Some subscribers who complained to the FCC said they'd been charged for premium channels, set-top boxes or video recording devices despite telling the company they weren't looking for upgrades, the agency said Tuesday. Regulators added that many didn't find out about the extra charges until they thought to check their bills or were surprised by emails notifying them of the changes after the fact.
“It is basic that a cable bill should include charges only for services and equipment ordered by the customer — nothing more and nothing less,” said Travis LeBlanc, the FCC's top enforcement official.
In the future, Comcast customers who purchase additional services or equipment will get an order confirmation that's separate from their monthly bills, under the terms of Tuesday's settlement.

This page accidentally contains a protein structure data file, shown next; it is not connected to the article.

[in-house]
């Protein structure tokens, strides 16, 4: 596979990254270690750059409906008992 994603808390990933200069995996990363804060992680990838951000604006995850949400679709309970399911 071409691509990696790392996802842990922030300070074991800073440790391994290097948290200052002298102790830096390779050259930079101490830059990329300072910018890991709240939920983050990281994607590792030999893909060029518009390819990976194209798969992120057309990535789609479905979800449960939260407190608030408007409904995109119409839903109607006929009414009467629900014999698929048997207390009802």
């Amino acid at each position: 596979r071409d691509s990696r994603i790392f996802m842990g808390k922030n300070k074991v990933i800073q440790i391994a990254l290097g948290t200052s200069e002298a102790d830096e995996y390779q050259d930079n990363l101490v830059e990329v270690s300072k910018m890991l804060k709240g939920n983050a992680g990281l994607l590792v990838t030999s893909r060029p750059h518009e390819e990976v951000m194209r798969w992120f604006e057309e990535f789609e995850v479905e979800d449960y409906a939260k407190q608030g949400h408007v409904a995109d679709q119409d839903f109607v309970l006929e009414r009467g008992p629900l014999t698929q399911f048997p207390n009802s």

Comcast said that the agreement is the result of a two-year investigation by the FCC, during which the company had already established a handful of customer-service improvements.
"The changes the Bureau asked us to make were in most cases changes we had already committed to make, and many were already well underway or in our work plan to implement in the near future," the company said in a statement. "We do not agree with the Bureau's legal theory here, and in our view, after two years, it is telling that it found no problematic policy or intentional wrongdoing, but just isolated errors or customer confusion."
Out of Comcast's 27 million customers, "hundreds" were affected by the issue, according to the company.